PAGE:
BUPA, a nationwide healthcare organisation, has been issued a six-figure fine by the Carlisle Crown Court for negligence resulting in the death of a resident.
On the 24th September 2013, Josephine Millard, aged ninety-one, was found dead on the floor of her room in the Beacon Edge Care Home in Penrith. Josephine was killed by falling from her bed, which spurred an investigation by the Health and Safety Executives. The investigation found that there had been many failings in Josephine’s care. For example, though the care home had clear policies on bedrail safety, a pressure sensor that would have alerted staff to Josephine’s fall had been deactivated.
Additionally, the report found that the staff at the Beacon Edge care facility – which is run by BUPA – had not received training in bedrail management, and any required safety checks were not carried out as needed. The report concluded that, across the care home, there was a general lack of “care and support for people with dementia type illnesses” .
For their breaches of the Section 3(1) of the Health and Safety at Work etc Act 1974 and Regulation 9 of the Provision and Use of Work Equipment Regulations 1998, BUPA Care Homes (CFC Homes) Ltd were prosecuted by the HSE. The company, at a hearing in the Carlisle Magistrates’ Court earlier this year, admitted their guilt to all charges.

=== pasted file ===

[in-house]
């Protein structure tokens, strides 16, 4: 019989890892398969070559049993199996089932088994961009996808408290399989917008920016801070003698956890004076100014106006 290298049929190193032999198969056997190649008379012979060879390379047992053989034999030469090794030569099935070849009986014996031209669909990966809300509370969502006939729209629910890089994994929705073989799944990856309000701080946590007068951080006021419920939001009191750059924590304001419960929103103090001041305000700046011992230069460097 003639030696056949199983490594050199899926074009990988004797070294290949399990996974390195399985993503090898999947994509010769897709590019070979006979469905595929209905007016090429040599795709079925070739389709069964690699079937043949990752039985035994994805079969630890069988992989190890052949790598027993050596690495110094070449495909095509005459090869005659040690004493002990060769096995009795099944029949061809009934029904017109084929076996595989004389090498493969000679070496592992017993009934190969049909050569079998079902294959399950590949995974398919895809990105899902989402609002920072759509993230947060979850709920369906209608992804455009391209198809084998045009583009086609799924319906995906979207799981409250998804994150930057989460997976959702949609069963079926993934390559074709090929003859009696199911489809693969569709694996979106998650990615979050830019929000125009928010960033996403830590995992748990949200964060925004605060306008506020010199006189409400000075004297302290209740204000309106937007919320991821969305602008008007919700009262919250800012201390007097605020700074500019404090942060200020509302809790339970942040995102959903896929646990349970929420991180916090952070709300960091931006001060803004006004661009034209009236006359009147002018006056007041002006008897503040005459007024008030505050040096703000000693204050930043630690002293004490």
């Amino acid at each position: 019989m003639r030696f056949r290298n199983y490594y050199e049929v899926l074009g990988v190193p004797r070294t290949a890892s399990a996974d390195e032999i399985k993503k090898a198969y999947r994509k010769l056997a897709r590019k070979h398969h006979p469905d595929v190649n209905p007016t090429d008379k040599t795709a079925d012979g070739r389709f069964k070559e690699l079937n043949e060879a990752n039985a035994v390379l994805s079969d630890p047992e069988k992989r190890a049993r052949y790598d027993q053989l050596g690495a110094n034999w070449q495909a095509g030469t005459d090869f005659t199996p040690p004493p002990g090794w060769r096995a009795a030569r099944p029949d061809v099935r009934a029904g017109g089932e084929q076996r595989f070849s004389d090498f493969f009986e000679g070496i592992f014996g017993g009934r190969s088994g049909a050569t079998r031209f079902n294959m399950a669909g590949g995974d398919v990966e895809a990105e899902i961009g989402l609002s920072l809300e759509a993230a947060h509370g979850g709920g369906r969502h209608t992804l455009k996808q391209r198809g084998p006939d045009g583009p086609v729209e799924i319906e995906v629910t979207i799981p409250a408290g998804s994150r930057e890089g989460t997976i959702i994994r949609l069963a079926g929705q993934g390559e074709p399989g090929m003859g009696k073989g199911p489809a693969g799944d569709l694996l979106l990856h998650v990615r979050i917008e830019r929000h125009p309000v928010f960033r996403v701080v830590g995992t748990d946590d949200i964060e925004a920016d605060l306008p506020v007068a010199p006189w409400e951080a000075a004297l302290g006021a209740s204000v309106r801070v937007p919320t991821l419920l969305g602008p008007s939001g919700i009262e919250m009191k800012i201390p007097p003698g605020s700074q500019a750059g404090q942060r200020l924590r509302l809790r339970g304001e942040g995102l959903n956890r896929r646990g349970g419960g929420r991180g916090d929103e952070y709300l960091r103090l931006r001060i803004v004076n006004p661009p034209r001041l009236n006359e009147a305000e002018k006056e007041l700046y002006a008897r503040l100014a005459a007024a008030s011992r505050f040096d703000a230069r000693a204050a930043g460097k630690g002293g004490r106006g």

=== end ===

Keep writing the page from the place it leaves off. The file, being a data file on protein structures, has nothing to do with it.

Once the company had admitted their culpability, the case was sent to the Carlisle Crown Court for sentencing. BUPA was ordered to pay a £400,000 fine for their negligence. The company were then ordered to pay £15,206 in prosecution costs.
HSE Inspector Carol Forster commented after the hearing that “The need for adequate risk assessment and management of third party bedrails has been recognised in the healthcare sector for a number of years. In this case there was a lack of appropriate assessment of the residents’ changing needs and review of the control measures in place to protect her. The measures that were in place were not used correctly in that the sensor pad which would have alerted staff to the resident’s being out of bed was not switched on”.